Today’s Headlines: Potential Vitamin D Benefits for Your Heart, The Link Between Endometriosis and Heart Disease, and How Climate Change May Affect Your Overall Health

Vitamin D might be able to help people with heart problems. In a recent study, vitamin D supplements were shown to improve the health in older people with heart issues. “And researchers measured the impact on heart failure – a condition in which the heart becomes too weak to pump blood properly. The key measure was the ejection fraction, the amount of blood pumped out of the chambers of the heart with each beat. In a healthy adult, the figure is between 60% and 70%, but only a quarter of the blood in the heart was being successfully pumped out in the heart failure patients. But in those taking the vitamin pills, the ejection fraction increased from 26% to 34%.The study also showed the patients’ hearts became smaller – a suggestion they are becoming more powerful and efficient. ” The reason vitamin D supplements were effective was unclear and more research needs to be done. (BBC)

Endometriosis may increase a woman’s risk for heart disease. Endometriosis is a condition that affects around 10% of pre-menopausal women and now may have other implications besides pain in the uterine area and fertility issues. “The analysis…included 116,430 women free of heart disease and stroke at the start of the study. By the end of a 20-year follow-up period, 11,903 of the women had been given a diagnosis of endometriosis…they found that women with endometriosis were 52 percent more likely to have had a heart attack, 91 percent more likely to have had angina and 35 percent more likely to have undergone coronary surgery.” Since the study had a fairly large number of participants over a long period of time the results were considered significant. (NYT)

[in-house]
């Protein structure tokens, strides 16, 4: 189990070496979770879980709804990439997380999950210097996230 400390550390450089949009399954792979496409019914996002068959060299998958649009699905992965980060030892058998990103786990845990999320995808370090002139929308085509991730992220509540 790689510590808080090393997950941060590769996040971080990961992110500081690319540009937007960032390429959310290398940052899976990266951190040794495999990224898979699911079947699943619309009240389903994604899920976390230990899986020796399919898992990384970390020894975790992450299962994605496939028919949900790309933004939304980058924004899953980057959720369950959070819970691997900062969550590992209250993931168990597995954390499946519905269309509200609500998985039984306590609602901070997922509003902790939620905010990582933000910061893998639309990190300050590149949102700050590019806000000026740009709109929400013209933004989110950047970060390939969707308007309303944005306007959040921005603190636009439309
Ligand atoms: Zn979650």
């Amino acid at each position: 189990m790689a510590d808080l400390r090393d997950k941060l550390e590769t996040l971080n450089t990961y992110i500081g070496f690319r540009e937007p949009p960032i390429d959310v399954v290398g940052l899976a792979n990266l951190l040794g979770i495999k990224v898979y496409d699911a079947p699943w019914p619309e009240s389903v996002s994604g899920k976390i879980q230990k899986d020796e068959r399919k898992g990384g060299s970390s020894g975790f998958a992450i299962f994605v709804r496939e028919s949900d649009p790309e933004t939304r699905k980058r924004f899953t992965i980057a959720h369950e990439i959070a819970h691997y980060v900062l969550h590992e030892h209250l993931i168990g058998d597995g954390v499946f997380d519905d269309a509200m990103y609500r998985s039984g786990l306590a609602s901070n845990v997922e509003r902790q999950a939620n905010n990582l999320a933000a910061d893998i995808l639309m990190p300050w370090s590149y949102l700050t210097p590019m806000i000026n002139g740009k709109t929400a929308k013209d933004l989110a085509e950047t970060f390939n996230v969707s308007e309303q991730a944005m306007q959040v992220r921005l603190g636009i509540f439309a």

Climate change may boost the amount of U.S. deaths and health problems within the next 25 years. There is growing concern about environmental changes and its effects on people’s health in the future. “Heat waves were estimated to cause 670 to 1,300 U.S. deaths annually in recent years. Premature U.S. deaths from heat waves can be expected to rise more than 27,000 per year by 2100…Extreme heat can cause more forest fires and increase pollen counts and the resulting poor air quality threatens people with asthma and other lung conditions. The report said poor air quality will likely lead to hundreds of thousands of premature deaths, hospital visits, and acute respiratory illness each year by 2030.” While these predictions are circumstantial, President Obama has called for a reduction in carbon emissions in response to these health concerns. (Reuters)